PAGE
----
so why woudl you care that Australia sends them all packing, they after all don’t want to be Australians, and Australia is entitled to make its own laws, and we obviously all believe they can be treated in a second rate way, they are after all our best mates, so why not! Send the all back to NZ, see how long Key lasts when they want some of the economic wealth they saw in OZ and start introducing the means to get it, like a CGT, like no tax
            for the first 5,000, like a upper chamber to keep politicians more honest….

            Oh, wait a moment you don’t care about the issue, you want second class kiwis in OZ.

      • framu 7.2.2

        “Anyone who saves and invests here is classed, by people like “Sir” Michael Cullen as being merely a “rich prick” and a “scumbag” who deserves to be plucked”

        not true – it was a comment directed squarely at john key – who is worth 50 odd million and is quite a prickish scumbag

        its not cullens fault that a bunch of pundits then falsely extrapolated that to be cullens opinion of people who earn over 60k pa

        please stop repeating such blatant rewriting of history

        • alwyn 7.2.2.1

          Of course that remark was made about John Key. Michael Cullen had form in this regard however.
          In his maiden speech in 1982 he said

          “I’m proud of the fact that my secondary education was not paid for by the taxpayer of New Zealand but by the farmers of Canterbury and Hawke’s Bay. I ripped them off for five years then and I shall get them again in the next few years”.

          That is referring to the scholarship he had to go to Christs’ College in Christchurch.
          Certainly not very civil was he? He always did seem to have a rather large chip on his shoulder about people who were better of than he was.

          • Colonial Viper 7.2.2.1.1

            lol come on man, stop rewriting history in your own image.

            • alwyn 7.2.2.1.1.1

              Presumably you don’t believe that Cullen said that in his maiden speech.
              He did and you can see it in Hansard.
              Sorry but if you are trying to pretend that he didn’t say it it is you who are trying to rewrite history.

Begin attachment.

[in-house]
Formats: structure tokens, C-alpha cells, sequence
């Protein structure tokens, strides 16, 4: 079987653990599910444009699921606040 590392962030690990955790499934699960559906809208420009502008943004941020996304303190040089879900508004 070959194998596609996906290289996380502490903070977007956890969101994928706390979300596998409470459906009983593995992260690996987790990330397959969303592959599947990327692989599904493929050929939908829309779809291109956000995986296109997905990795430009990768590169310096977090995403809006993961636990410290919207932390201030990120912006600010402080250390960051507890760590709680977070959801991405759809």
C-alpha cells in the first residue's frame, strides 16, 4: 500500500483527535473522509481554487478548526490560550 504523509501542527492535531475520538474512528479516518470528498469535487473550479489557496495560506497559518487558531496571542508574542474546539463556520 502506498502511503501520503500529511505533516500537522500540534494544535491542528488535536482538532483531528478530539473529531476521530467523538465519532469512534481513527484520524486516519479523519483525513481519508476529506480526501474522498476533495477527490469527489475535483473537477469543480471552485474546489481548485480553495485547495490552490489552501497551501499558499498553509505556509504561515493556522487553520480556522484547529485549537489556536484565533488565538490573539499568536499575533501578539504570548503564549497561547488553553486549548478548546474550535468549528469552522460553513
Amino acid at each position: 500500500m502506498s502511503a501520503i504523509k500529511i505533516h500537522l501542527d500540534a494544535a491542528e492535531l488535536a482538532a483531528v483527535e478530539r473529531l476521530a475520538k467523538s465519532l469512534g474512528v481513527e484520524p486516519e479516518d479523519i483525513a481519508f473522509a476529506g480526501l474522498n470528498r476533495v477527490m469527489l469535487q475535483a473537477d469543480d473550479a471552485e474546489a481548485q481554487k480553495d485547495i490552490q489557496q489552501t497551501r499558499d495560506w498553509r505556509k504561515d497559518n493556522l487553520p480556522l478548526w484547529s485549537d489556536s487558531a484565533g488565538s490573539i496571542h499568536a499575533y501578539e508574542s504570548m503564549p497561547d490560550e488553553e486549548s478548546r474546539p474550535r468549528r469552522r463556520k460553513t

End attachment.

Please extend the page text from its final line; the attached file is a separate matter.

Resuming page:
Give up and start seeing things as they really are.

          • framu 7.2.2.1.2

            “Certainly not very civil was he?”

            whoopdee frickin doo – none of that makes your claim any more truthy.

            cullen calling key a rich prick still doesnt mean everyone over 60k is also a rich prick

            its a fabrication driven by those on the right and their useful idiots – you’ve obviously fallen for it hook line and sinker

      • millsy 7.2.3

        The reason why we tax rich pricks is so we can have things like hospitals.

        And you may want to dig up the Southern Alps but I dont.

    • Tim 7.3

      Don’t get me started aero! Sometimes I wonder whether or not it isn’t Key’s agenda to force a position where (second-class) statehood in an Australian federation, or confederation is his orgasmic fantasy – even better if it could be achieved with the US of A.
      The only thing that convinces me that isn’t so is that we all know he isn’t clever enough to have thunk it through.
      Meantime though, he’s having a great time sucking up to the celeb politicians in the meed-ya, selling and giving away what’s left of our sovereignty (albeit with the occasional hiccup contested in courts).

      It’ll come out one day JUST how hard JK pushed for the plight of NZers in OZ at the little Queenstown dalliance (not very) – in exchange for the NZ undertaking (BAD deal whichever way you look at it – even as far as international reputation is concerned).